You’re about to begin a beautiful hike into the mountains.
Your guide presents you with two options as to how you can go about the trek.
With option one, you’ll need to carry a small mechanical device with you. Along the hike, particularly its most scenic parts, the device will require you to turn a crank, look through a scope, and press some buttons.
Option two is to simply take the hike as you are, unburdened by any distractions.
Everyone would choose option two.
Researcher Charles Chaffin uses this analogy to highlight the irony, that in fact, in real life, everyone routinely chooses option one; we bring our cameras/phones on our outings, contrary to what we intuitively know: they can inhibit rather than elevate our experiences.
Studies show that when people take pictures of things, they actually remember them less well. In lending attention to your camera/phone, you have less attention to devote to the experience itself, and absorb less of it into your mental memory.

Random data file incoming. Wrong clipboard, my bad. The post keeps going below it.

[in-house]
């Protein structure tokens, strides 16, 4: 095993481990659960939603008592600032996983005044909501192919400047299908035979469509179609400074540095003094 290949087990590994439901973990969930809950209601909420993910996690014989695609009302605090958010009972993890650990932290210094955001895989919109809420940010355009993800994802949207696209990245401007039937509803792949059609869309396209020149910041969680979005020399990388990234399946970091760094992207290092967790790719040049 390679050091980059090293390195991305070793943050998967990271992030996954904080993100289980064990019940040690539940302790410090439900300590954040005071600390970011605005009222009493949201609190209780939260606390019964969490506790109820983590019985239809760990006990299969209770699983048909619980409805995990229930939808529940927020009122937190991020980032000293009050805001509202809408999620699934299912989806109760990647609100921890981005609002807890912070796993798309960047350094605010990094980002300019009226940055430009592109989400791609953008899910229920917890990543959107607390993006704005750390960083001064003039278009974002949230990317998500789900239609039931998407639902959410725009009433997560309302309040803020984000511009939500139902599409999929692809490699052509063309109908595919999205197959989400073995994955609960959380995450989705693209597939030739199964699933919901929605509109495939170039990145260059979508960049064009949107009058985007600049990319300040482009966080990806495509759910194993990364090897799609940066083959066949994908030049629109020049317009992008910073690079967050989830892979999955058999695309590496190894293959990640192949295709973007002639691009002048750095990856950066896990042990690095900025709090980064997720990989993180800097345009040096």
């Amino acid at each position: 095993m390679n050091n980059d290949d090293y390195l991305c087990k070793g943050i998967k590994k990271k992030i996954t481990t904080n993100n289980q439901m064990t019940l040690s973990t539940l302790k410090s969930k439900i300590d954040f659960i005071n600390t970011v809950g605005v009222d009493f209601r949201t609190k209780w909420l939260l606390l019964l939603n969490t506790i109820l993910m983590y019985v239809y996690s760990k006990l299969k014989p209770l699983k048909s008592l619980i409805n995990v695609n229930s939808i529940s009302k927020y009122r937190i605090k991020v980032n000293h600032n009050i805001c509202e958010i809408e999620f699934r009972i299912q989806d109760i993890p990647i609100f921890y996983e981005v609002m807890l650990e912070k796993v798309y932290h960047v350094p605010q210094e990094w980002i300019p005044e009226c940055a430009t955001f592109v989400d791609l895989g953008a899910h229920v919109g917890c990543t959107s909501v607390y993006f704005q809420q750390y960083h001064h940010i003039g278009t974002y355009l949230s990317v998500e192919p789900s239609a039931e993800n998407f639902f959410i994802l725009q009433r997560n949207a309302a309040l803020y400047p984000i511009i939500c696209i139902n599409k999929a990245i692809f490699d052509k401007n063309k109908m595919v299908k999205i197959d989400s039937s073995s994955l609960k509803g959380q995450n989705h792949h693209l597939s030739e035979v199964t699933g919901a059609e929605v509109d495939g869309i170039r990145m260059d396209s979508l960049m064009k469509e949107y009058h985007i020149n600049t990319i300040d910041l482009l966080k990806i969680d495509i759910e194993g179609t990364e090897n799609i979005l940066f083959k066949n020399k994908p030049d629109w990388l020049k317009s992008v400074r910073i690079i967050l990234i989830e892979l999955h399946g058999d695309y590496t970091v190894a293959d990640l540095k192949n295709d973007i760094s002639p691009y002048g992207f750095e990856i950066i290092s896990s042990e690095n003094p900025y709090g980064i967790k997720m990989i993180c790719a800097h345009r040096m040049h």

Other research has found that when people take a picture of an experience with the intention of later sharing it on social media, they enjoy the experience less. They can’t fully immerse themselves in their first-person perspective, because they’re imagining how it will be viewed by a third-party audience.
There’s of course nothing wrong with snapping, and sharing, photos now and again. It’s just that, ironically, the greater a moment — the more majestic and awe-inspiring; the more intimate and moving; the more Instagram-worthy — the less we ought to be inclined to capture it with our devices.
The more we want to remember and relish life’s best moments, the more we ought to look out with eyes unbounded by the parameters of a lens; to leave our cameras in our pockets; to think:
“You know . . . this one’s for me.”